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“stadt-land-schafft” was the title of the winning project in the Europan 6 competition in 2001. After twelve years of development and construction, the building is now set to be handed over to its occupants. It has turned out to be more than a building! It is a man-made mountain, an alternative to block perimeter development, with a Piranesque, three-dimensional urban landscape within.
Based on applied spatial geometry and objective criteria, the result is a maximum cubage which incorporates neighbourhood interests (sun, public space, etc.) with pinpoint precision for the location.
According to the original specifications of the competition, the mountain-like building was to be used for different purposes: flats with terraces on the crust, with supermarkets, specialist stores, and general shops inside. With the aid of the structural zoning system, the project evolved into an unusual development plan in 2007 which precisely described the mountain in terms of its expanse and limited the usable floor space within.
The commercial areas were converted into residential areas in the course of planning: today there is a nursery school, a hostel, and numerous common areas (shared kitchen, conservatories, playing areas, chess terrace, etc.) woven into the inner atrium, which acts as a miniature town, providing direct access to the 200 flats.
The flats themselves are highly diversified in terms of organisation: some arranged on several storeys, some with light scoops, all with windows giving on to the atrium and a run-around terrace on the outside.
The competition task involved creating a basis for rezoning a site in Simmering. The architects had already explored this abstract preliminary stage of architectural planning and its possible improvement in practice in a previous project (Augarten, 1999), developing a simple, universally applicable method of visualising the existing conditions on the particular site (e.g. sunlight, local wind directions or visual links) in three dimensions and thus creating a space of possibility for future developments which permits flexible interpretation.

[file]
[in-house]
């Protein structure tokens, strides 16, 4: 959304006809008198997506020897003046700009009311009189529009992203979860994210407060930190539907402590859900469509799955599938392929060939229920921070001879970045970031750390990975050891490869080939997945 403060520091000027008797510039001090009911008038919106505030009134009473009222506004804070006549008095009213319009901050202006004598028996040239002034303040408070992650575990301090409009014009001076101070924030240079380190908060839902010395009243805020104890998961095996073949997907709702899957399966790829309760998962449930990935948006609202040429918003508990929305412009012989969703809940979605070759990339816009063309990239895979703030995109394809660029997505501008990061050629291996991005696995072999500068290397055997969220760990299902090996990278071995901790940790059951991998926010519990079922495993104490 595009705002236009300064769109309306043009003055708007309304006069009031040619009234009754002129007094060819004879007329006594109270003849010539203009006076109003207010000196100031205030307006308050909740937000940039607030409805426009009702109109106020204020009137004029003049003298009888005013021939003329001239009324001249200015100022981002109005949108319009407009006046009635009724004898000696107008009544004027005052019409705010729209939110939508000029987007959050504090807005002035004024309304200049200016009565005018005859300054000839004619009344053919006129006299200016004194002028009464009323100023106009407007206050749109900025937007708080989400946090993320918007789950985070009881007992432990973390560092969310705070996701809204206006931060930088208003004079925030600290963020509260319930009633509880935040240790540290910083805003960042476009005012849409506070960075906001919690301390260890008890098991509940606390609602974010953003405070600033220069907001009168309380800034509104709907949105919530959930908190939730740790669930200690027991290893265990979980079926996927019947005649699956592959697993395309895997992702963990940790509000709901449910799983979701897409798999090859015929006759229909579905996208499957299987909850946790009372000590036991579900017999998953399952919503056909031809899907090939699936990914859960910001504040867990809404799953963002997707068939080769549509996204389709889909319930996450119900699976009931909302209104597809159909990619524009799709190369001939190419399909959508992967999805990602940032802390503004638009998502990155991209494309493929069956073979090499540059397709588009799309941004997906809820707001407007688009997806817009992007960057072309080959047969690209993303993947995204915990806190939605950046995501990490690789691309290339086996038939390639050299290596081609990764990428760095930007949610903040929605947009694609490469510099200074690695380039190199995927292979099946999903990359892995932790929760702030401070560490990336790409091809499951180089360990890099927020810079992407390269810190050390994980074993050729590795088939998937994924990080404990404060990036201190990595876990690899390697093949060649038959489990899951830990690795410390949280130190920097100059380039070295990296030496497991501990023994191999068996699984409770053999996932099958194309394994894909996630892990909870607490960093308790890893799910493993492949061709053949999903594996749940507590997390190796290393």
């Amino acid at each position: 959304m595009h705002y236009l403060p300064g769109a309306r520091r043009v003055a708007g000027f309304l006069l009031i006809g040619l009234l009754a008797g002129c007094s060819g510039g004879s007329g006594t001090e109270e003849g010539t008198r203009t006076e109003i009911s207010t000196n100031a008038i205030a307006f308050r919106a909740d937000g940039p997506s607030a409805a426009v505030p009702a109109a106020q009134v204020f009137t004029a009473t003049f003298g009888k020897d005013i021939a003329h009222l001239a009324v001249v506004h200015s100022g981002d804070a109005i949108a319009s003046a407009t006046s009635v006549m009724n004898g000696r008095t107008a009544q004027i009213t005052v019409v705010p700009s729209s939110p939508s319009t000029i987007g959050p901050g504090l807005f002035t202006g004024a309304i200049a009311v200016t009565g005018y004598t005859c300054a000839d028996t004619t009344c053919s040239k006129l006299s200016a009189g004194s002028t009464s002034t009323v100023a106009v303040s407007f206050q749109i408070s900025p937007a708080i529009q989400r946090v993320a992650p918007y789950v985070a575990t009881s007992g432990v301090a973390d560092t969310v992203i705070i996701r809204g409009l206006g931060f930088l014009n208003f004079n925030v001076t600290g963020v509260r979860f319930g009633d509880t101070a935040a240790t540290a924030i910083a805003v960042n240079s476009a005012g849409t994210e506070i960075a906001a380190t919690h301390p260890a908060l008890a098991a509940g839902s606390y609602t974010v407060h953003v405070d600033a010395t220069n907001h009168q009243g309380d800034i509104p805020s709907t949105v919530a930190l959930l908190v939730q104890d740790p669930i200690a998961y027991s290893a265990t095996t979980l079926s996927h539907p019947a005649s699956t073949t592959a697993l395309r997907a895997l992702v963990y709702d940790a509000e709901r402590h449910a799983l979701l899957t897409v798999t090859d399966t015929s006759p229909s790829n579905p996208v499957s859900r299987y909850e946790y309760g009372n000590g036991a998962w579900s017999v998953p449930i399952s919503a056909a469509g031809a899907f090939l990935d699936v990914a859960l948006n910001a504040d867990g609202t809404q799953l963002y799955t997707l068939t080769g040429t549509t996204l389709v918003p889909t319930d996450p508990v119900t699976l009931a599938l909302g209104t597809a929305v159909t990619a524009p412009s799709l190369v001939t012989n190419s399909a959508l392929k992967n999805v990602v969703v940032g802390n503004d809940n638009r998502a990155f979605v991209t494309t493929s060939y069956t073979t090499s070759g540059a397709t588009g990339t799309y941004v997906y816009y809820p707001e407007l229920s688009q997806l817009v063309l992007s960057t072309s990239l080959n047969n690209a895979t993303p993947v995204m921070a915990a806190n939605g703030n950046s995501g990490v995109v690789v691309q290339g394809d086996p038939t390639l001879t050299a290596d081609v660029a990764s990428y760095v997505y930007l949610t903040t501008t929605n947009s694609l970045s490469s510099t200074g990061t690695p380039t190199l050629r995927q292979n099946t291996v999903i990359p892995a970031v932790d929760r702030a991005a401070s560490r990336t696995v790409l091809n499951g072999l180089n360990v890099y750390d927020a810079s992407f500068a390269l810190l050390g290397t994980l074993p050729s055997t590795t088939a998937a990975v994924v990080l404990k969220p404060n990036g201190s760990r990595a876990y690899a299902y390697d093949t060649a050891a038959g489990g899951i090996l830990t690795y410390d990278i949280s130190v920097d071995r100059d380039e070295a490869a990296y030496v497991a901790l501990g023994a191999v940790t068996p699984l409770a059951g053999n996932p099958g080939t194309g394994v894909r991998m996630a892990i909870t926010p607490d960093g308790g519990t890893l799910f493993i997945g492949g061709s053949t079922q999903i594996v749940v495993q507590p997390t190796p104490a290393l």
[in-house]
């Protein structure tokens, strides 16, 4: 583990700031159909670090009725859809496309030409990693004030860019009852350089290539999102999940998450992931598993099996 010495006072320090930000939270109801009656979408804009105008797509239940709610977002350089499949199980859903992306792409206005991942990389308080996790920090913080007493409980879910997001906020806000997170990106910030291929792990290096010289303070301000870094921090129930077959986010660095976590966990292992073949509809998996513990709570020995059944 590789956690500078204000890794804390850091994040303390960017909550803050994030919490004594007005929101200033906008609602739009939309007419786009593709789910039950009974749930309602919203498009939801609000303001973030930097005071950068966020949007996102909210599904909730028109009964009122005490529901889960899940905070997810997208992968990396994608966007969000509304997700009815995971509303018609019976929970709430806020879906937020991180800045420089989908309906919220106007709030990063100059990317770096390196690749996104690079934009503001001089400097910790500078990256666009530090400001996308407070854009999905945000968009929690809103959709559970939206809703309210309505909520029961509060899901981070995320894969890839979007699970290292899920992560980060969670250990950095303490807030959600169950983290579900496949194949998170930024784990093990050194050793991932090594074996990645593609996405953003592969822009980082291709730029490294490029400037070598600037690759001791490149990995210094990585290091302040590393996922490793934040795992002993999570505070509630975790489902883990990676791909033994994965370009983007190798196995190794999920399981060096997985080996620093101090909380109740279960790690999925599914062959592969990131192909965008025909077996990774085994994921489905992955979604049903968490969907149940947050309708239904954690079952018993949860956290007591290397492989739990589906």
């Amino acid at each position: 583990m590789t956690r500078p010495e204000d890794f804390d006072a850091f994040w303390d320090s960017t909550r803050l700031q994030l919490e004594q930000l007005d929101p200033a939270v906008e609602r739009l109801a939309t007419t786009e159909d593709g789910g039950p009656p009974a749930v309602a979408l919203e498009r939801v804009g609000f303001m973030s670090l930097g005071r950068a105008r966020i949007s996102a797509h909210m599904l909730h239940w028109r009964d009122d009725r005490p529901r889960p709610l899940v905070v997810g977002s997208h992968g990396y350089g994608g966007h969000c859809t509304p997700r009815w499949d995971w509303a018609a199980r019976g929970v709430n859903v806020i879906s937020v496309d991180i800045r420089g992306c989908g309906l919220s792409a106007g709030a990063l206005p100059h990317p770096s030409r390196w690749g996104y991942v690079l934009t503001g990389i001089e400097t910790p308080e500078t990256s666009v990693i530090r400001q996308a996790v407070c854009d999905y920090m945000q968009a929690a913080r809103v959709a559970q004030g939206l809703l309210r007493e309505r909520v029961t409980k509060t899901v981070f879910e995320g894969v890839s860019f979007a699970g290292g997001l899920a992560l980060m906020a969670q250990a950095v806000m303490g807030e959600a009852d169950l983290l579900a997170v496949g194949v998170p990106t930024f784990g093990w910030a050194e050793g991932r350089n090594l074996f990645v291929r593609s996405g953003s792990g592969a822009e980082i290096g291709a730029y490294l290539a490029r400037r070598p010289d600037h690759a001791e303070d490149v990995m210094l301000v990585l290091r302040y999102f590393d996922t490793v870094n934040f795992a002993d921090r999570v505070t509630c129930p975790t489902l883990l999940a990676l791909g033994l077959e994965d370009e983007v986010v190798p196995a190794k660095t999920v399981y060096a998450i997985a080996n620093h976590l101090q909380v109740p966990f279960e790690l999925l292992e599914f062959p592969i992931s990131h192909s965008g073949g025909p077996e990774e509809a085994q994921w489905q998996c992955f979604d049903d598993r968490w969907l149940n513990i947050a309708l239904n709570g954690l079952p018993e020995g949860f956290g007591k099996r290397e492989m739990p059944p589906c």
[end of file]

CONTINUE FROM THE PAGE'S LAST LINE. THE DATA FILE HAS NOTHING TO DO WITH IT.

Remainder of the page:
The mountain-like volume of the building resulting from the competition was well suited to house the intended mixture of uses, which was in a sense intended to combine the Alt Erlaa residential development with Shopping City Süd at one location.
The structural zoning system of Vienna’s building regulations made it possible to adopt the calculated cubage with defined limits of use almost 1:1 into the development plan. Unlike block perimeter development, the volume of this building is concentrated in the middle of the site so as to afford the lower-level flats a good prospect too and to span out spaces which communicate with the neighbouring developments.
This voluntary departure from the building line, combined with the pavement, created a square containing all points of access. At the very start of the project development process, it became clear that there should be a stronger emphasis on residential use – a challenge for the typology, that ultimately made the mountain slimmer. Currently, a nursery school, a hostel for temporary accommodation, studios for living and work, and 200 flats are being realised.
An important factor regarding identification of the residents are the spacious circulation areas with natural lighting, some extending over four storeys, with large atria running through the building as internal roadways.
The interior façades and kitchen windows in all flats face these atria, that every resident crosses upon entering and leaving the building. Spaces accessible to all residents – like the roof terrace – are situated here: ancillary rooms (pram and bicycle rooms, storage rooms and laundry-room), multipurpose/exercise room, children’s/youth play/game room, cinema, conservatory, shared kitchen with adjoining seating area, library/learning room, and niches/space situations with a wide range of potential uses.
The flats, facing in all directions, mostly face one side but are characterised by a wide range of different layouts to make up for this. The run-around silver balcony strips demonstrate the homogeneity of the building towards the outside.
The compact, low building with its small outside area and the range of large private open spaces defined by the form are approaches to creating new, sustainable models in the city which will render the traditional single-family house obsolete.
The innovative design method generates innovative architecture. At the same time, the residential hill type in Vienna is set in a historical continuity when one recalls the tried-and-tested, much-acclaimed terraced houses built by the architect Harry Glück and the studies of Hermann Czech.
Location: Vienna, Austria
Areas: Kindergarten: 1.119 m2; Short term apartment: 1.813 m2; Living: 14.368 m2; Loggias: 1.713 m2; Terraces: 1.581 m2; Total: 19.540 m2
Costs: Euro 28.120.000
Client: Baugenossenschaft FRIEDEN Wien
Architects: PPAG architects ztgmbh – www.ppag.at
Status: Competition- June 2001; Start of construction – October 2011; Completion – November 2013